Despite my clear dislike of Sandoval’s work, there is that connection to 'Avengers vs. X-Men'’s artistic changes that allows me to move past it, intellectually. Even the choice of starting with John Romita Jr. then shifting to Olivier Coipel and Adam Kubert seems to be the pattern here. Romita, while more distinctive stylistically than Molina, is an artist that places a premium on clarity, while Coipel and Kubert are more willing to sacrifice clarity for style. That shift is reflected in 'What If? AvX', just not to the same degree. It’s a faint shadow of the original, like a lot of 'What If...?' stories of the modern Marvel.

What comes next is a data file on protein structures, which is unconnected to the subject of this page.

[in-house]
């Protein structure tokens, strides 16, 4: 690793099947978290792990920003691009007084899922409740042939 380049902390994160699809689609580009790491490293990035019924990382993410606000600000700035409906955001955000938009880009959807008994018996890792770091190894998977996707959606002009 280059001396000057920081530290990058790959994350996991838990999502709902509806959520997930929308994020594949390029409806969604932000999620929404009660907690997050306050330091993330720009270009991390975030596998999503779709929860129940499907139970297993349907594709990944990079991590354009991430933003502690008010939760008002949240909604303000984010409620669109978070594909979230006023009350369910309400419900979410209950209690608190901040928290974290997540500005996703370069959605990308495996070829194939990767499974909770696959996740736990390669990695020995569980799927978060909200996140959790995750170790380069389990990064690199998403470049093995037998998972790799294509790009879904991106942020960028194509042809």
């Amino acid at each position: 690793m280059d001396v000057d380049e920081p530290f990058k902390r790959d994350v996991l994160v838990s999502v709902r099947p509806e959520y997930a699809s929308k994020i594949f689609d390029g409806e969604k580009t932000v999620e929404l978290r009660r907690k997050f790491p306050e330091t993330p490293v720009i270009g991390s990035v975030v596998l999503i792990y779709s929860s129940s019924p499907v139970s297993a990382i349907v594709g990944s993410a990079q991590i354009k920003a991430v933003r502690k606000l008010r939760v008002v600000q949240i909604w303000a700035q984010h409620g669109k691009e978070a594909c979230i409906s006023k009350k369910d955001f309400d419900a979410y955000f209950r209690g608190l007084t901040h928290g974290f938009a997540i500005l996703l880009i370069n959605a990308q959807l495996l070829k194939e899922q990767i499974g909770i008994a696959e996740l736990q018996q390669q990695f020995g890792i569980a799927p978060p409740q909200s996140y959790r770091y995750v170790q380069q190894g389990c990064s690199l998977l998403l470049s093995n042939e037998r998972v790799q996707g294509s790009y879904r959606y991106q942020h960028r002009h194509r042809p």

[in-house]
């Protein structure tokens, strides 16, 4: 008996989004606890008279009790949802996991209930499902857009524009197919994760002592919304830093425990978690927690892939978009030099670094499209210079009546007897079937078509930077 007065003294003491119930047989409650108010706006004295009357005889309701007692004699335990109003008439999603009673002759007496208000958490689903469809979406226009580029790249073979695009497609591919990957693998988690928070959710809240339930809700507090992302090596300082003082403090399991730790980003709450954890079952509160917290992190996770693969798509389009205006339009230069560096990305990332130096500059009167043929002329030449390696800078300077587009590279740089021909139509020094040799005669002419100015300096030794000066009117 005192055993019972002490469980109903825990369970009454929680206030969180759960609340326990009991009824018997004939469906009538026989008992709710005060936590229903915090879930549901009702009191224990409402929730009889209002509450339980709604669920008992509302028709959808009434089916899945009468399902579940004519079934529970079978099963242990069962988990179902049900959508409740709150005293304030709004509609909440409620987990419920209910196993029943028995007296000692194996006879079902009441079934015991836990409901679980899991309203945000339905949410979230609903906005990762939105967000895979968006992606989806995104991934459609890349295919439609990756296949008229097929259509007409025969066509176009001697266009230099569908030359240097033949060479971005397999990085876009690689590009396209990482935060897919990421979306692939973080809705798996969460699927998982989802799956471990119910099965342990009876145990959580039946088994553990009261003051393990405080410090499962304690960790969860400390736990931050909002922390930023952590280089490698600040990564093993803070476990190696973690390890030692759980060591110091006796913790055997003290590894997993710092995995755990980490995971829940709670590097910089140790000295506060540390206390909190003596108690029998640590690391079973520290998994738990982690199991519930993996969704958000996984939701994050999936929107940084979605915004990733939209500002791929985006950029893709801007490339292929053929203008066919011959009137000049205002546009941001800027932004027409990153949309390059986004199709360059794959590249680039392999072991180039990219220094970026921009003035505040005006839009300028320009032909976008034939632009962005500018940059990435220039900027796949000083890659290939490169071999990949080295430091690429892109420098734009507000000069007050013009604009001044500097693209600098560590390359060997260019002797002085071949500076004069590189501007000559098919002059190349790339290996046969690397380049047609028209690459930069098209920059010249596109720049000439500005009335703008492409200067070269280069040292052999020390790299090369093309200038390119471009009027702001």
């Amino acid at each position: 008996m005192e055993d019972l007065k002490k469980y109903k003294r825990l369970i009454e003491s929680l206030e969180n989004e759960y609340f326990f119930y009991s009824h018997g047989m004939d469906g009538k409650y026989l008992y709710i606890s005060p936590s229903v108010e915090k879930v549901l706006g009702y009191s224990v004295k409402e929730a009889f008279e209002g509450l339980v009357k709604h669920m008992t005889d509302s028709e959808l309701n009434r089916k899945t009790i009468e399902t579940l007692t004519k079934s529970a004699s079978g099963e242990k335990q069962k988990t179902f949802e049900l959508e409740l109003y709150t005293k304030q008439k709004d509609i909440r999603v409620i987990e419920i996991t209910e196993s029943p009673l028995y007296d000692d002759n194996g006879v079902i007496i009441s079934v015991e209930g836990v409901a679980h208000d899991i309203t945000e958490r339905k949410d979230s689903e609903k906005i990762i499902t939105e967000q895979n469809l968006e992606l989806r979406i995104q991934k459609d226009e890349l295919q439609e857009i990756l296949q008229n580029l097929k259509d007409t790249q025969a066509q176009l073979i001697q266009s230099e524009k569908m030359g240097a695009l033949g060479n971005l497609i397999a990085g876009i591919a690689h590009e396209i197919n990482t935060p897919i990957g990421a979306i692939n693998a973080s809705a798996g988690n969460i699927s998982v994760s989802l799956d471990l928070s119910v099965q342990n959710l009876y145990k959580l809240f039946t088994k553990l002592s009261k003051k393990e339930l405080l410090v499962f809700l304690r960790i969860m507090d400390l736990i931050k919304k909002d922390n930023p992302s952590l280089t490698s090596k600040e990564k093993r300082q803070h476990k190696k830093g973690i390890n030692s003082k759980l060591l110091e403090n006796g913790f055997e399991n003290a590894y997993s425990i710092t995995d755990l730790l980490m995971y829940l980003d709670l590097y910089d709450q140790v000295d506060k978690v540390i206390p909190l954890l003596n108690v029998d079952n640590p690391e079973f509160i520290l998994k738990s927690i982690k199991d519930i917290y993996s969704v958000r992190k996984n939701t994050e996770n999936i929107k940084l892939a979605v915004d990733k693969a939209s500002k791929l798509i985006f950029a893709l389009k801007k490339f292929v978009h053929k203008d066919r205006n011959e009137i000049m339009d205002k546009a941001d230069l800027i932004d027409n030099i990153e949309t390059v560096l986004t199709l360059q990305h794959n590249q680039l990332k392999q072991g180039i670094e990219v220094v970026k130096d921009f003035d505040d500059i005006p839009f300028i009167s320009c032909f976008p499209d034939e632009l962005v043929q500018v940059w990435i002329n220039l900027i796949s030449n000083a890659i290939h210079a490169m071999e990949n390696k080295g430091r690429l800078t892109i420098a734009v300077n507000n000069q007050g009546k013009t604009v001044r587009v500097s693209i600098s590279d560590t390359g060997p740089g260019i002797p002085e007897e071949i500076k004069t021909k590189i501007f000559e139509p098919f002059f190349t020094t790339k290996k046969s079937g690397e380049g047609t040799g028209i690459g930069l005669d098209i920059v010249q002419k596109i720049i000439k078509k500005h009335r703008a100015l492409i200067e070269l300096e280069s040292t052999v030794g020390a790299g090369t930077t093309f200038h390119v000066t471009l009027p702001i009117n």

The one area where there is almost parity is in the reproduction of one cohesive element in 'Avengers vs. X-Men'’s art: the coloring. The entire event (save the 0 issue) was colored by Laura Martin and, in 'What If? AvX', Rachelle Rosenberg has colored all three issues (and I assume will color the fourth issue). At first, when looking at issue three, I had thought that Rosenberg had taken a different approach to coloring Sandoval’s pencils from what she had done for Molina’s, but, looking at some side-by-side comparisons, it’s not as strong a difference as I had thought. It’s a little surprising to learn that, to a degree, how I view the pencil art influences how I perceive the color art. If I don’t like the pencil art, I seem to think that the coloring is weaker somehow. That is an effect that I hadn't given much thought before. Rosenberg’s coloring seems best suited to Molina’s pencils, honestly. She, like Molina, seems to be going for a clean, easy to comprehend style. She doesn't overpower the art with a lot of effects, but does help with mood and storytelling. I particularly like the way she depicts the confrontation in issue two as happening at dusk, something that the pencil art doesn't seem to call for, but adds an emotional tone to the scenes of destruction and death that wouldn't be there if she colored the scene as taking place in the middle of a sunny day. It also allows for a clear passage of time over the course of the series: Magneto and Hope spar during the day; the confrontation with the Avengers happens as dusk begins; the Avengers regroup as we shift to night; Magneto and Phoenix Hope arrive once night has fallen, leading, most likely, to a final issue that takes place at night. She provides a sense of time that tells us when events are happening that another colorist wouldn't necessarily include. I like that.